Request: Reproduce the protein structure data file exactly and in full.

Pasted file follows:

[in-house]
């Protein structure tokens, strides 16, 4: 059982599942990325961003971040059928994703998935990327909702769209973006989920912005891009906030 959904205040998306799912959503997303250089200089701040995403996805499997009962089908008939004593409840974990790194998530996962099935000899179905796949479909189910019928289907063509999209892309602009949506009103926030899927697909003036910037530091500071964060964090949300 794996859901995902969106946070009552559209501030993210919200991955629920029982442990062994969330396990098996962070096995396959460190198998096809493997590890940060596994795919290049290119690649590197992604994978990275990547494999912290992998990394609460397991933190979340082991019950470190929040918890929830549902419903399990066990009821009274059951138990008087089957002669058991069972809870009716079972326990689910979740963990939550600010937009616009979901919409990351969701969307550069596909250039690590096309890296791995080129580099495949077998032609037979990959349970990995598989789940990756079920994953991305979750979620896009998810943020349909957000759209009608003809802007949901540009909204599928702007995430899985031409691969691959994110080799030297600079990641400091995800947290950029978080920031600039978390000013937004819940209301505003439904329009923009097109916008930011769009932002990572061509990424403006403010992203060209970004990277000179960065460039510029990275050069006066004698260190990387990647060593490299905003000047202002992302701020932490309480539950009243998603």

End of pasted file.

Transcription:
[in-house]
């Protein structure tokens, strides 16, 4: 059982599942990325961003971040059928994703998935990327909702769209973006989920912005891009906030 959904205040998306799912959503997303250089200089701040995403996805499997009962089908008939004593409840974990790194998530996962099935000899179905796949479909189910019928289907063509999209892309602009949506009103926030899927697909003036910037530091500071964060964090949300 794996859901995902969106946070009552559209501030993210919200991955629920029982442990062994969330396990098996962070096995396959460190198998096809493997590890940060596994795919290049290119690649590197992604994978990275990547494999912290992998990394609460397991933190979340082991019950470190929040918890929830549902419903399990066990009821009274059951138990008087089957002669058991069972809870009716079972326990689910979740963990939550600010937009616009979901919409990351969701969307550069596909250039690590096309890296791995080129580099495949077998032609037979990959349970990995598989789940990756079920994953991305979750979620896009998810943020349909957000759209009608003809802007949901540009909204599928702007995430899985031409691969691959994110080799030297600079990641400091995800947290950029978080920031600039978390000013937004819940209301505003439904329009923009097109916008930011769009932002990572061509990424403006403010992203060209970004990277000179960065460039510029990275050069006066004698260190990387990647060593490299905003000047202002992302701020932490309480539950009243998603």